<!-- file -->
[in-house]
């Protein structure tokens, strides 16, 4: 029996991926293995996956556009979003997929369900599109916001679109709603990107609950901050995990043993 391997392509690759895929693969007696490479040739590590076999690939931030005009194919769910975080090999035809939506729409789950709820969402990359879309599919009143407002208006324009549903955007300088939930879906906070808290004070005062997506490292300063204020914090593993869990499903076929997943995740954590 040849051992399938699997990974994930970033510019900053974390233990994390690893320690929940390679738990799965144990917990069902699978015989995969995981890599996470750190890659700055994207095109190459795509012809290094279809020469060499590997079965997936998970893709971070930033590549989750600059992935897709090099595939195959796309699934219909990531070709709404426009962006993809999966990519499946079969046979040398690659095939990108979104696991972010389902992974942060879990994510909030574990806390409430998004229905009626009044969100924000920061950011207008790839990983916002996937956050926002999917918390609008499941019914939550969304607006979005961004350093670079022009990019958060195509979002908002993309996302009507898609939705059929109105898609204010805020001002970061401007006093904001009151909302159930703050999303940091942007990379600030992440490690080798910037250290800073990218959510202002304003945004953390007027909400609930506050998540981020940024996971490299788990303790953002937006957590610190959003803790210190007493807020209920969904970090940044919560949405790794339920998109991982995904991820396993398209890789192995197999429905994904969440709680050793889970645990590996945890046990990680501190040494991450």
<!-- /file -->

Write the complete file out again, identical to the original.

[in-house]
């Protein structure tokens, strides 16, 4: 029996991926293995996956556009979003997929369900599109916001679109709603990107609950901050995990043993 391997392509690759895929693969007696490479040739590590076999690939931030005009194919769910975080090999035809939506729409789950709820969402990359879309599919009143407002208006324009549903955007300088939930879906906070808290004070005062997506490292300063204020914090593993869990499903076929997943995740954590 040849051992399938699997990974994930970033510019900053974390233990994390690893320690929940390679738990799965144990917990069902699978015989995969995981890599996470750190890659700055994207095109190459795509012809290094279809020469060499590997079965997936998970893709971070930033590549989750600059992935897709090099595939195959796309699934219909990531070709709404426009962006993809999966990519499946079969046979040398690659095939990108979104696991972010389902992974942060879990994510909030574990806390409430998004229905009626009044969100924000920061950011207008790839990983916002996937956050926002999917918390609008499941019914939550969304607006979005961004350093670079022009990019958060195509979002908002993309996302009507898609939705059929109105898609204010805020001002970061401007006093904001009151909302159930703050999303940091942007990379600030992440490690080798910037250290800073990218959510202002304003945004953390007027909400609930506050998540981020940024996971490299788990303790953002937006957590610190959003803790210190007493807020209920969904970090940044919560949405790794339920998109991982995904991820396993398209890789192995197999429905994904969440709680050793889970645990590996945890046990990680501190040494991450």